Monday, November 24, 2008

Bloggingheads on contemporary art



Bloggingheads combines two things I really enjoy, hearing from smart people about their areas of expertise, and the sensation of being talked to. I actually know a bit about art history and art criticism, but the contemporary art world's economic and social models are foreign to me. So this was cool, check it out.

(By the way, I really hope the word "contemporary" never becomes situated in a particular time the way "modern" has. I mean modern literature, by most lights, is a early 20th century phenomenon. I would hate for contempo to start to mean "late 20th century" instead of now. But I get the feeling that's happening.)

4 comments:

ryan said...

I think "contemporary" may be safe in a way that "modern" wasn't, because, at least in the historical community, the term doesn't have any meaning unless linked to some referent. You have to say that something is contemporary with something else for it to make any sense.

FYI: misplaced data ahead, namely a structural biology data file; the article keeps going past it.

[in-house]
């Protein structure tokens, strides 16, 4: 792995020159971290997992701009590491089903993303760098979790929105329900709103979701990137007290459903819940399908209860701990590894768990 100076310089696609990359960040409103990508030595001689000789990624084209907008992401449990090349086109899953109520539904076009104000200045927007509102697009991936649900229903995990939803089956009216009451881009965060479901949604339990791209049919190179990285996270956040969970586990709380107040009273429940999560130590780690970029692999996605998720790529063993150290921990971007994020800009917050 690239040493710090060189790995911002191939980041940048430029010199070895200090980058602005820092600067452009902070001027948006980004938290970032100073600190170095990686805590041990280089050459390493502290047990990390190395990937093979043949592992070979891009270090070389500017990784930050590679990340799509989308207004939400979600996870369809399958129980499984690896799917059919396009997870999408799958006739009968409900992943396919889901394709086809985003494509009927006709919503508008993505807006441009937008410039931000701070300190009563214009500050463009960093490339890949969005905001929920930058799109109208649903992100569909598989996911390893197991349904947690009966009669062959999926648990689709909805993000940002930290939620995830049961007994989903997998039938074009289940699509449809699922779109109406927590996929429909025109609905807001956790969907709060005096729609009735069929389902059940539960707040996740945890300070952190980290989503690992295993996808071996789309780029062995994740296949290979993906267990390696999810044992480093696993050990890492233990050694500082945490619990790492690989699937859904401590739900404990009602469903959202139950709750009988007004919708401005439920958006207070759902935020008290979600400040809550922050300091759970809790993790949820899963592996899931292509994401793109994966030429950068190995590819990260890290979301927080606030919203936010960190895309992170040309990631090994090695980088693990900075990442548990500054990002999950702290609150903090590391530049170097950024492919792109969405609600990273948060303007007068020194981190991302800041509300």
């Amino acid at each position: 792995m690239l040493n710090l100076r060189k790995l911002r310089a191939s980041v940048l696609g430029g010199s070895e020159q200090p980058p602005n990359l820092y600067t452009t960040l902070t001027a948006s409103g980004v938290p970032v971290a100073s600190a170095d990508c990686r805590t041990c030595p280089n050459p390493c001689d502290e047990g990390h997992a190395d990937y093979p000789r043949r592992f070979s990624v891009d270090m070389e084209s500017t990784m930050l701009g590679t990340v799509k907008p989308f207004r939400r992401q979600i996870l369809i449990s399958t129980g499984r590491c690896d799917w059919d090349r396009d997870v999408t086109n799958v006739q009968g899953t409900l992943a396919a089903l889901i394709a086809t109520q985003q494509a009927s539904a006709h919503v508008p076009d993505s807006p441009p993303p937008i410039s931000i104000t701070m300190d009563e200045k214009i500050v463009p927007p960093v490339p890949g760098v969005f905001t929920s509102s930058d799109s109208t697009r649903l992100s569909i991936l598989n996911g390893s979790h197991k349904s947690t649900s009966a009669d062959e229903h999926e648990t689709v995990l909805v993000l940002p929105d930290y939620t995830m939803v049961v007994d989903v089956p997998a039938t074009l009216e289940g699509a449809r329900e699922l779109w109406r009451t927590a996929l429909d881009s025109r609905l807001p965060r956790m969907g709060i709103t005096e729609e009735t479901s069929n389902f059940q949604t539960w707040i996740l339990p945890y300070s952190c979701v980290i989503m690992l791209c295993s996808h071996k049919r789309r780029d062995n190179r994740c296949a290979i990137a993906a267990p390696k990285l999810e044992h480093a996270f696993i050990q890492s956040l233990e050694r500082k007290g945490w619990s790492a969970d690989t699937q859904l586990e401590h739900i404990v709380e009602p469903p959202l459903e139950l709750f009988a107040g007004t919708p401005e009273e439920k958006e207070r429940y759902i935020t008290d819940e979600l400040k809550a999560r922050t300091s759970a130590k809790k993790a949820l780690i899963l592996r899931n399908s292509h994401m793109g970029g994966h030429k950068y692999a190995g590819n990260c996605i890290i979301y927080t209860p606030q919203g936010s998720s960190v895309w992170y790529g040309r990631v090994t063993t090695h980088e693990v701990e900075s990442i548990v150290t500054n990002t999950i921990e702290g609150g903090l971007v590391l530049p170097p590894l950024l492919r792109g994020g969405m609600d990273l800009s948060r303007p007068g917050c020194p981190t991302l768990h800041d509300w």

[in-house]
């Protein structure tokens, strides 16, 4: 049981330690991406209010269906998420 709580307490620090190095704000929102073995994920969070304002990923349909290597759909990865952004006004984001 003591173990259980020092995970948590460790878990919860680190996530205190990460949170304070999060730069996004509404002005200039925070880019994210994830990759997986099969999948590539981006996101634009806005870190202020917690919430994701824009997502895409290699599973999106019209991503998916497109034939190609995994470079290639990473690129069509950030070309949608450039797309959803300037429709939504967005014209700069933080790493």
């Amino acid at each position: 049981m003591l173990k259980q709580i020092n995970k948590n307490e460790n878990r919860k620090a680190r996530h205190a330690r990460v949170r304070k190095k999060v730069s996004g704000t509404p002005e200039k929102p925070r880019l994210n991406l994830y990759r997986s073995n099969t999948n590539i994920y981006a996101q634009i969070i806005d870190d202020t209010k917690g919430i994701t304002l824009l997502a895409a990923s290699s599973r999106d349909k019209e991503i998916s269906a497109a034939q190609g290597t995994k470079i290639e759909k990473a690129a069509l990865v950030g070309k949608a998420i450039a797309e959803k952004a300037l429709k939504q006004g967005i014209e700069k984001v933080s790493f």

Then again, the art world isn't exactly known for its rigorous application of terminology, or even of logic, so I could be wrong.

Michael said...

What rings your cherries, art-wise? I agree with you on a lot of stuff and I unfortunately never took an art history course in college (and now it's too late). Give me some painters, some experiences, some books, essays, whatever.

Anonymous said...

Hmm, a nit: To my mind, when one says "modern literature," he is speaking of the literature of here and now. If one says "modernist literature," then he is talking about Stein and Dos Passos and Eliot and Pound and all those guys. Though perhaps the definitions have been mangled through misuse. Typical.

Phil P

Anonymous said...

Sorry, but I'd argue that the art community does, indeed, insist upon a rigorous application of terminology. It's how we recognize one another!

It's not uncommon in Chelsea (NYC) to hear certain art and artists referred to as post-Contemporary. I'm sure this is also the case in London and Berlin, as well.

---that's Mister Anonymous